Allowing increased foreign ownership of local banks will help sector restructure, modernize
A customer makes US dollar deposit in a bank in Ho Chi Minh City
But it will not be easy to persuade foreign investors to buy into weak banks even if the foreign ownership cap is increased from the current 30 percent, Can Van Luc, senior advisor to the chairman of the state-owned Bank for Investment and Development of Vietnam, tells Vietweek.
Vietweek: The central bank plans to increase the ownership limit for foreign investors in banks to boost restructuring of the troubled banking system. How should we raise the cap?
Can Van Luc: Vietnam currently allows a foreign investor to own 20 percent of a bank, and total non-Vietnamese ownership in a bank is currently capped at 30 percent.
In fact, most Vietnamese banks are small, so the ownership cap of 30 percent is not really attractive to foreign investors. Foreign investors want the government to raise the cap to increase their right in bank management. The requirement is legitimate.
So we should raise the ownership of an individual foreign investor to 30 percent, and that of all foreign investors to 49 percent, which is equal to the cap in other businesses.
With the cap, I think, we can attract foreign investors to make use of their funds and management experience. But we can still control our banking system, preventing the risk of local banks being taken over.
Many other countries have completely opened the door to foreign investors to [own] their banks.
Moreover, we also have to open the doors of our banking market more when we accede to the ASEAN Economic Community in 2015. Thus, the expansion is reasonable.
Is ownership of below 50 percent attractive for foreign investors as they cannot influence business strategies?
Some economists say the government should allow foreign investors to buy 100 percent stake in a local bank. But I think it is not reasonable. Foreign banks would prefer to set up their own locally incorporated entity with 100 percent foreign ownership to buying 100 percent stake in a weak local bank as they can manage their banks' operation in a more active manner and will not have to face the risks left behind by local banks bought by them.
The price of Vietnamese banks is attractive as their P/E is low compared to that of banks in other regional countries. However, investors who buy the banks will have to face the problems left behind by them.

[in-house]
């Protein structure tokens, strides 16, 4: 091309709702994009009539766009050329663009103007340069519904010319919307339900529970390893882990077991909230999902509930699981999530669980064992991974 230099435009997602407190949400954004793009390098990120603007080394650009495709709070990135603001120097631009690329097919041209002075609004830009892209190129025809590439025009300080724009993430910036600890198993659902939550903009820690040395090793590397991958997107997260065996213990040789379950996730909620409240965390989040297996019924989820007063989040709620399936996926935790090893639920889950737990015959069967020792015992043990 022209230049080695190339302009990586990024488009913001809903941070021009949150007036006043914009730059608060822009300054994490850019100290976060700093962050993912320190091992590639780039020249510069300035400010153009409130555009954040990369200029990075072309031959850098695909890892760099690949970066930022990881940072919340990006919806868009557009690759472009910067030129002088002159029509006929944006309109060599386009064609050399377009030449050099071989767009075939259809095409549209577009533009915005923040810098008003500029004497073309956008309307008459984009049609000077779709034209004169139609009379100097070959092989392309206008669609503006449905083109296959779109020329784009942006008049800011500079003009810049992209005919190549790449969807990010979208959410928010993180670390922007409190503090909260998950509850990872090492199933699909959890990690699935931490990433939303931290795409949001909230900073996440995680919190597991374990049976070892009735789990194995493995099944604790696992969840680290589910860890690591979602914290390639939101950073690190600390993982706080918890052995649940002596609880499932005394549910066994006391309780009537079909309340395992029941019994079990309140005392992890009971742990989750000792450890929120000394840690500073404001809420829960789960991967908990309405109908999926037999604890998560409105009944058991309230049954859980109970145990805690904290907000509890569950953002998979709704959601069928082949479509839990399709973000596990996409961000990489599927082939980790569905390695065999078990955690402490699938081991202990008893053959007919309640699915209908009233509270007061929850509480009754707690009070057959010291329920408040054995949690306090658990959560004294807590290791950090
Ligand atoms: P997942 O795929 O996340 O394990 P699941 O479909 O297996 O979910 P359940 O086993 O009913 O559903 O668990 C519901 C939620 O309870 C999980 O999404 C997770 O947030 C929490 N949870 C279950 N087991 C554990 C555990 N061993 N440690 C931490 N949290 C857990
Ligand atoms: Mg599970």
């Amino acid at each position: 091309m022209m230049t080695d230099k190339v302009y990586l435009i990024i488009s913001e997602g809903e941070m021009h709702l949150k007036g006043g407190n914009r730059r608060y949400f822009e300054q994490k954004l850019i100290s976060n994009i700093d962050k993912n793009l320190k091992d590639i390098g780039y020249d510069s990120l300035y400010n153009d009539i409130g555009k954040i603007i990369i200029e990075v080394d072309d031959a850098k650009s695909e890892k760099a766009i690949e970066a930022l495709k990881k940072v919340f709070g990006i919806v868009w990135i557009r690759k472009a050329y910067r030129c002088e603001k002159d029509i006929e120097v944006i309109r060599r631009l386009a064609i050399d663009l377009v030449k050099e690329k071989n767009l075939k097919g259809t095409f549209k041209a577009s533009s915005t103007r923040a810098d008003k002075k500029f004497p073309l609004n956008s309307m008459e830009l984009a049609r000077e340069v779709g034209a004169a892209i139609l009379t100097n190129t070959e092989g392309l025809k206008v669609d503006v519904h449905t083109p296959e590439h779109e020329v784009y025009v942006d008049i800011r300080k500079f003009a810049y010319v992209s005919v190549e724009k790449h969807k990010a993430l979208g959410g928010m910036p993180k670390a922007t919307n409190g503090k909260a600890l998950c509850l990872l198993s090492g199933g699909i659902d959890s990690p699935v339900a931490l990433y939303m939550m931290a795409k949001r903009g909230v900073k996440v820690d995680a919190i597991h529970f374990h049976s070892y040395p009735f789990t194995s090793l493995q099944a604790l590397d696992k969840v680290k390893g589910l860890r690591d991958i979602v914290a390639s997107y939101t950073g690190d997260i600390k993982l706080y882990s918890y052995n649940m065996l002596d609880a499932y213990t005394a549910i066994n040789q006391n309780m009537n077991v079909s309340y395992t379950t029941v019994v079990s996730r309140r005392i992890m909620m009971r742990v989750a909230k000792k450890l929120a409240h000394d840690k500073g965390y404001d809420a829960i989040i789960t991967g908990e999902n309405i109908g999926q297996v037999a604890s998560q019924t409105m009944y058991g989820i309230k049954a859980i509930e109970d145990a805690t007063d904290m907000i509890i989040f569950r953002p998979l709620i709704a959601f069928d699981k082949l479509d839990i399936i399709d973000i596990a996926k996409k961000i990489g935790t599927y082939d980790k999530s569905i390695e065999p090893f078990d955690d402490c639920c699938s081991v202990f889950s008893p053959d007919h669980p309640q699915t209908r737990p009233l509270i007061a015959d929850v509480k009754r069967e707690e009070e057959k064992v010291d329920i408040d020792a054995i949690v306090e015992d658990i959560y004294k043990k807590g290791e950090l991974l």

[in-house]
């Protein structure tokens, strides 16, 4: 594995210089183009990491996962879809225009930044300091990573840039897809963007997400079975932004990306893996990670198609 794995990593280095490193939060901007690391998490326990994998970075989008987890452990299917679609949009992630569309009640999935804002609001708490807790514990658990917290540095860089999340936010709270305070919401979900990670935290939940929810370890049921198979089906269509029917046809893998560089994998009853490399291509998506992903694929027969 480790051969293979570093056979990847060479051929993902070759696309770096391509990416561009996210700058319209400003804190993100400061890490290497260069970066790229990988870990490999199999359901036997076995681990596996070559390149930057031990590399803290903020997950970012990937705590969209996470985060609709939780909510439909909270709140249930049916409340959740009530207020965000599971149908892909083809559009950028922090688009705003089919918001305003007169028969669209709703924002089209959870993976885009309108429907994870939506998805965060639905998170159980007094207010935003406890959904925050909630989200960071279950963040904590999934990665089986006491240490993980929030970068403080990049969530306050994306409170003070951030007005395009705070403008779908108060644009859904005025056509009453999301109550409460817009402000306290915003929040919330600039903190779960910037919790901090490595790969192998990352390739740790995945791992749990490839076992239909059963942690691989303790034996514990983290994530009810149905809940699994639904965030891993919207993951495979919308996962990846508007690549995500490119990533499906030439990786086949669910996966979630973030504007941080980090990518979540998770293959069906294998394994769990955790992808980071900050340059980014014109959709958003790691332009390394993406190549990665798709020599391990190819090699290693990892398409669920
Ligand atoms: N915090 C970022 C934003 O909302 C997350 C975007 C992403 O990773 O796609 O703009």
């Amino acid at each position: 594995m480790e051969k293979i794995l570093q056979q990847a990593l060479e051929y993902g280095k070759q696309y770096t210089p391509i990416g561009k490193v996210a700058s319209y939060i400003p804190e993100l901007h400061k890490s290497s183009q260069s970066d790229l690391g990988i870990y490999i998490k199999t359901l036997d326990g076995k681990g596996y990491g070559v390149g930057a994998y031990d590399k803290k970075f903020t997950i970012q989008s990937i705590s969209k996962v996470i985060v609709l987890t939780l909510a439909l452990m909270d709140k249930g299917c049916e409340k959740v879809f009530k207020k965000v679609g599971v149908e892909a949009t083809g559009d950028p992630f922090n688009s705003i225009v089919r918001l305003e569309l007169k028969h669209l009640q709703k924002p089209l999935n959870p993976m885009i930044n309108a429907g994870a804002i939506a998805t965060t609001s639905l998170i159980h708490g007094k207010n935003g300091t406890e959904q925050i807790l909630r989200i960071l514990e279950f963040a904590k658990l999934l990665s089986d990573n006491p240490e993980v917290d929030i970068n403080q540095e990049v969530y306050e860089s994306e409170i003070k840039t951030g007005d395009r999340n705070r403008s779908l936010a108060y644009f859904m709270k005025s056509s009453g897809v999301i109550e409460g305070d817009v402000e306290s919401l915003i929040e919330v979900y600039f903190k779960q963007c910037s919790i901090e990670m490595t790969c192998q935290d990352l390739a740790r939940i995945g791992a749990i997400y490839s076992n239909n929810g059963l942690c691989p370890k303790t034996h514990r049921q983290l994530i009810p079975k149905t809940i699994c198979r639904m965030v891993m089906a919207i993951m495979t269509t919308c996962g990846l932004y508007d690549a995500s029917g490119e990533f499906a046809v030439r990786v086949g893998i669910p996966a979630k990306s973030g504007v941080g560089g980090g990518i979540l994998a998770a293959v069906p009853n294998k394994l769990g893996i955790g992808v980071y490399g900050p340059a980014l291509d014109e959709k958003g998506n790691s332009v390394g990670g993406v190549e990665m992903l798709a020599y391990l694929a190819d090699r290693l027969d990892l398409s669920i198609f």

CAN LUC TIEN, SENIOR ADVISOR TO THE CHAIRMAN OF BIDV
Even if we allow foreign investors to buy 100 percent stake in our banks, they will not desire to do it amid the current global economic downturn. So we should raise the cap to the levels I mentioned since that could raise the attractiveness of the banking market to foreign investors and will be in line with our roadmap for joining the ASEAN Economic Community in 2015.
So raising the cap [to the levels I mentioned] should be sufficient to both raise the attractiveness of the banking market to investors and be in line with our roadmap for joining the ASEAN Economic Community in 2015.
We need funds to restructure weak banks. Should we allow higher foreign ownership in only the weak banks?
We can have two plans: the first to hike the foreign ownership cap in weak banks first and in good banks later; the second to allow higher foreign ownership limits in both weak and good banks at once. The government will decide that.
However, I think there will be no problem if we raise the foreign ownership limit in both weak and good banks at the same time. Many ASEAN countries have done it. For example, foreign investors can buy 100 percent stakes in banks in Cambodia and the Philippines.
Greater participation by foreign investors can help Vietnamese banks get access to more funds, improve their corporate management and technology, and increase transparency as information will be strictly supervised. All these things will help accelerate the restructure of the local banking system.
Can Vietnamese banks restructure without the participation of foreign investors?
It is difficult because our resources are limited and we have to deal with many issues like resolving bad debts, reducing high stockpiles of goods, reviving the property market, and restructuring the economy. So we need to attract more foreign investment to resolve the issue. Other countries also do it.
How do you assess the ability of Vietnamese banks to attract foreign investment compared to their peers in other ASEAN member countries?
Vietnam's financial and banking market is considered attractive to foreign investors and has huge potential for development as only around 21 percent of people have bank accounts. The rate in China is 60 percent.
The price of Vietnamese banks is attractive as their P/E (price/earnings) is low compared to that of banks in other regional countries. However, foreign investors who buy the banks will have to face the problems left behind by them. Nobody wants to sell 100 percent stake in good banks. They want to do it only in weak banks, so investors will consider carefully when buying the banks.
We have to increase the attractiveness of the sector to attract foreign investors as many of them have shifted to Indonesia and even Myanmar. Our banks are small, so the foreign ownership cap of 30-40 percent makes the sector unattractive, while the transparency in Vietnamese banks is not as high as in banks in regional countries.
According to some funds, the attractiveness of the finance and banking sector now ranks only sixth or seventh after other sectors like property, education, and health.
In addition to increasing the foreign ownership cap, we need to improve our business environment, which is worsening because of economic instability, complicated administrative procedures, and poor infrastructure, according to some foreign investors.
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